I have learned that if we don’t invest into teaching our internal customers “the language of catering sales”, that in fact, because they care so much about our business, they will actually go out of their way to answer a customer inquiry to the best of their ability. If we don’t provide them with the right words to use and the timing of when to use those words, they will provide an answer to our customers whether we want them to or not.
This is where the power of language can crank up your catering sales. By investing in a formal “sales system” and making a commitment to train our frontline people in a unified and structured fashion, they will all be following the same compass. This compass is tied closely to the overall business strategy and so what happens next is extraordinary.
Our customers always respond positively to our organizations when we go the extra mile and make sure that we answer their questions properly. As we have learned, the catering channel requires special attention to details and subtleties that we don’t have in our retail operations. Our “salespeople” need to understand these differences and need to be educated as to what is driving this customer to buy these external services.
As you consider the path of expanding your services to include an “off-premise” revenue channel like catering, here are some ideas that I hope you will consider:
1. Build a sales team through a centralized model. (The key sales team)
2. Make sure that the sales team is accountable to the overall revenue that they are responsible for producing for the brand.
3. Take an approach of “shared services” as you sell these services across your brand. Franchisees and licensees need sales support too.
4. Teach your in-store people to sell at the community level based on a planned selling experience. This experience needs to be scripted, trained, implemented measured and adjusted as your business changes.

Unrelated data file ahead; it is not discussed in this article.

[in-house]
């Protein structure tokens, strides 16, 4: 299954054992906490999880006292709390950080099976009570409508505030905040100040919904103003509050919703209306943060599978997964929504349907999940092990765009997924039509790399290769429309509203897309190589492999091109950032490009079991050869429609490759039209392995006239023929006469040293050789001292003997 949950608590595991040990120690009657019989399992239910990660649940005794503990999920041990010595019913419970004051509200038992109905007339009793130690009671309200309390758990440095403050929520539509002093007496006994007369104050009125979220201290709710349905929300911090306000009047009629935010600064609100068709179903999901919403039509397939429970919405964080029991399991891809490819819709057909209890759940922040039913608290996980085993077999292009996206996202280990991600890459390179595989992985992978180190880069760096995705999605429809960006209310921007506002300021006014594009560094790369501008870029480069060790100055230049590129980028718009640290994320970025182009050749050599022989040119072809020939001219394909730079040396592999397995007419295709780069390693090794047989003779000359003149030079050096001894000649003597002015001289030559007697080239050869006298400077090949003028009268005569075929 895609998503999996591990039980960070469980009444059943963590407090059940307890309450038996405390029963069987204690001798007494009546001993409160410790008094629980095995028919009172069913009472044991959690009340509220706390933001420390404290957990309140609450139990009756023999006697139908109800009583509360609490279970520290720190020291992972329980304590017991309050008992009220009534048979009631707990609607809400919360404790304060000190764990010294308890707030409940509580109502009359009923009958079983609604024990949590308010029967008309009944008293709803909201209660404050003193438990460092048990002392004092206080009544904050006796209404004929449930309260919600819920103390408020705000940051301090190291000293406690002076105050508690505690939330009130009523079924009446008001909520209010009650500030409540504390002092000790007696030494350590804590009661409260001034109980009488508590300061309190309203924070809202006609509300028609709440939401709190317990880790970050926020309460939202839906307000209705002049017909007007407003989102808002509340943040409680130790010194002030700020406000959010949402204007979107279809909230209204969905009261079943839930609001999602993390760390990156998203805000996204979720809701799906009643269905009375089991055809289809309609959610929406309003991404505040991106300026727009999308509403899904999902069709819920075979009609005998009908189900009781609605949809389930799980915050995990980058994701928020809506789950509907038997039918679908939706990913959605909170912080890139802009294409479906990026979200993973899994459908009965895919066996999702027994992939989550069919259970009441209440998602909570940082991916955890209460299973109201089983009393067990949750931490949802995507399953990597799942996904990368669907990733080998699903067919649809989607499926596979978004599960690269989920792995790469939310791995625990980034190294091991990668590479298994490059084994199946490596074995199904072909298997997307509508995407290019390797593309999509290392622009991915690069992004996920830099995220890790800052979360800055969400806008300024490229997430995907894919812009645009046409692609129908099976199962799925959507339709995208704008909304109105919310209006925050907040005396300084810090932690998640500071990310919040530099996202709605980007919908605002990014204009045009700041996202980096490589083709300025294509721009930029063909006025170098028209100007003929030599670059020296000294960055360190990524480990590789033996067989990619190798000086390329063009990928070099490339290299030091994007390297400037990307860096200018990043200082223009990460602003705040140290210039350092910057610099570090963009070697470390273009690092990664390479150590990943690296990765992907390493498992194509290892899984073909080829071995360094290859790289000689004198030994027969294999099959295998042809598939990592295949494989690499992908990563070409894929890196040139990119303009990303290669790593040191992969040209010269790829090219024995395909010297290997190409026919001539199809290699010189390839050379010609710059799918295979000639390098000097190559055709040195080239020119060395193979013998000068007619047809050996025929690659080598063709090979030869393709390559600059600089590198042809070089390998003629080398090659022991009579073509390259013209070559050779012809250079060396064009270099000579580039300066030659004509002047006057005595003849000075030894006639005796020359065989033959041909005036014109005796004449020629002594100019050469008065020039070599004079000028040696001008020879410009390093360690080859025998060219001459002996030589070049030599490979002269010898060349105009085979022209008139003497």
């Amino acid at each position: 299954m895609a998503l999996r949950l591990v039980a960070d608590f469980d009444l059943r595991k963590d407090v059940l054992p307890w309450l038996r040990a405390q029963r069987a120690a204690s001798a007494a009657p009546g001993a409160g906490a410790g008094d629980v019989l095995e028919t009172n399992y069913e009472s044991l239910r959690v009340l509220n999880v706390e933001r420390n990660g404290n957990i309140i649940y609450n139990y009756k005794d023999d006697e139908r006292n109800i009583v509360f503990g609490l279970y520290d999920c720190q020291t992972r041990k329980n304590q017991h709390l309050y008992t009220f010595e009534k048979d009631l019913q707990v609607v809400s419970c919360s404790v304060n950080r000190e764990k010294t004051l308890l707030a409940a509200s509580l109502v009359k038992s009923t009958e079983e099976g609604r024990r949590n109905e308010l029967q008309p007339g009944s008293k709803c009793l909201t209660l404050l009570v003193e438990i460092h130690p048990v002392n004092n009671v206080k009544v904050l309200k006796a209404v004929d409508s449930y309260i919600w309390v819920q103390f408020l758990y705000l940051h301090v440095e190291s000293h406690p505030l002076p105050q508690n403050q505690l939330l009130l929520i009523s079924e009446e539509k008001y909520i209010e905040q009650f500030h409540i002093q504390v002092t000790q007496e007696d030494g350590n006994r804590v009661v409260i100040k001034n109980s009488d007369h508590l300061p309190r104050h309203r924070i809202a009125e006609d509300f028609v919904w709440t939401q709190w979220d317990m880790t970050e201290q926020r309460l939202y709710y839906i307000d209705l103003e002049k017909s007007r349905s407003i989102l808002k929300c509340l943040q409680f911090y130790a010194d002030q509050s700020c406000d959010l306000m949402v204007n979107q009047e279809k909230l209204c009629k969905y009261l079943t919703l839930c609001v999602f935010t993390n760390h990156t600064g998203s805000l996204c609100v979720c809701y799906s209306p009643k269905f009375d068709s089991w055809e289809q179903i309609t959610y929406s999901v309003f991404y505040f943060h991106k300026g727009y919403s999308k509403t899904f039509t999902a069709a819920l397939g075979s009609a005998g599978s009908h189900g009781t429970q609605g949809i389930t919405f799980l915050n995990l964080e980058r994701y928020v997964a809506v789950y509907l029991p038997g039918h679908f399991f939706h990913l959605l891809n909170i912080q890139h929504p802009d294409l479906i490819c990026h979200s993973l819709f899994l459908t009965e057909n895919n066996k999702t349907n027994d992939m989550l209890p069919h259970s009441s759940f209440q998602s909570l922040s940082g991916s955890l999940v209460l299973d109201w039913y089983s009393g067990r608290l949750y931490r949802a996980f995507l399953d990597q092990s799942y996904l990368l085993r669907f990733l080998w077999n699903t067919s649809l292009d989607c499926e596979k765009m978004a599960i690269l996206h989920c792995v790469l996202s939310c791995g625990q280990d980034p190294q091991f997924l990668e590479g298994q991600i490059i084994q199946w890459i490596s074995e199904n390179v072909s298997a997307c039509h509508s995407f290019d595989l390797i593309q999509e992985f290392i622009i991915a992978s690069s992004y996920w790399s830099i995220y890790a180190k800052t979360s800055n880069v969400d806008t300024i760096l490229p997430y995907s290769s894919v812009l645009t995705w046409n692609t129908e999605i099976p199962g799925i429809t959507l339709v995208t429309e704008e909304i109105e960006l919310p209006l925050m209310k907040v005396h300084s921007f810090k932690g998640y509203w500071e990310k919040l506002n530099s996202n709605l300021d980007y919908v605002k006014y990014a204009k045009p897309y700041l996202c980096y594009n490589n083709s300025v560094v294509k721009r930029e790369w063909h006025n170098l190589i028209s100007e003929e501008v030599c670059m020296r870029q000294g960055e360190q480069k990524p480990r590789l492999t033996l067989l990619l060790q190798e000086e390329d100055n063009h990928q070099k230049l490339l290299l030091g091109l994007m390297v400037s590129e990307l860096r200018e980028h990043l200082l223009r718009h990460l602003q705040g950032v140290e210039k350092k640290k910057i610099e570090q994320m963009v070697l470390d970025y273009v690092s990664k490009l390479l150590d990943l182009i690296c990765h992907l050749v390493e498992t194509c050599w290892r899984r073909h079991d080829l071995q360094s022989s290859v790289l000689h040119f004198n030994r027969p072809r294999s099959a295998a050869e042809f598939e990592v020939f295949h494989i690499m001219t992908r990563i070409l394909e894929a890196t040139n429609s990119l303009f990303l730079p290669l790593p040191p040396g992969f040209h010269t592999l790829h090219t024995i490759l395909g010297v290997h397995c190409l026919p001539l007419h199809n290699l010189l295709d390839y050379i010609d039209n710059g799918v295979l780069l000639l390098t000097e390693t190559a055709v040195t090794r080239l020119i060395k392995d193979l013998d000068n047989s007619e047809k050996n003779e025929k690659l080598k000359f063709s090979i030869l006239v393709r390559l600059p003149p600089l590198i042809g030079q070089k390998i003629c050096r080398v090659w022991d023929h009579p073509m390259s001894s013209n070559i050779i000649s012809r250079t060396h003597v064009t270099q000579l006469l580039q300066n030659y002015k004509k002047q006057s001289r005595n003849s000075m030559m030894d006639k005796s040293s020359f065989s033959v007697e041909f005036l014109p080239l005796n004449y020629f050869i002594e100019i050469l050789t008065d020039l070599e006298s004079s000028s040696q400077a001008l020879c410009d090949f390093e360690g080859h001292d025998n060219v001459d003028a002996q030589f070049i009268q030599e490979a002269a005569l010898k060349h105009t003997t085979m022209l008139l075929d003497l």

5. Take the time to understand the difference between “selling” and “service”. Although they are closely tied together, they are very different activities.
6. Consider a new model moving forward:
a. Control the selling experience centrally. This experience needs to be defined by the brand so that the language is consistent with the culture of your organization.
b. Order entry requires selling AND service. Centralize where possible. You will encourage specialization with this model that will be GREAT for your customers, both external and internal. Be consistent, predictable and scale-able.
c. Expand the selling experience to the store level and engage your team to get out and canvas actively in their communities. Make sure they follow a proven and agreed upon selling process, as designed for your brand. As your team members at the store level live in the communities they work in, they are in a great position to sell the services of your brand.
d. Teach your back-of the house people sales skills as well. As brand ambassadors, they become your voice in their communities. In our off premise channel, because we bring the brand experience offsite, anywhere where people work, live and play become potential prospects for more sales.
e. Take the heat of “off-premise” execution out of the stores. This requires a commitment to a strategy that allows for the best possible customer experience. Our store operations are already complex and depending on the dynamics of your brand and menu adding a catering revenue channel to the mix will increase the stress on your operations. Move all ordering out of the stores where possible and free up resources that are focused on manufacturing, packaging and distribution. This will result in more throughput and an increase in sales.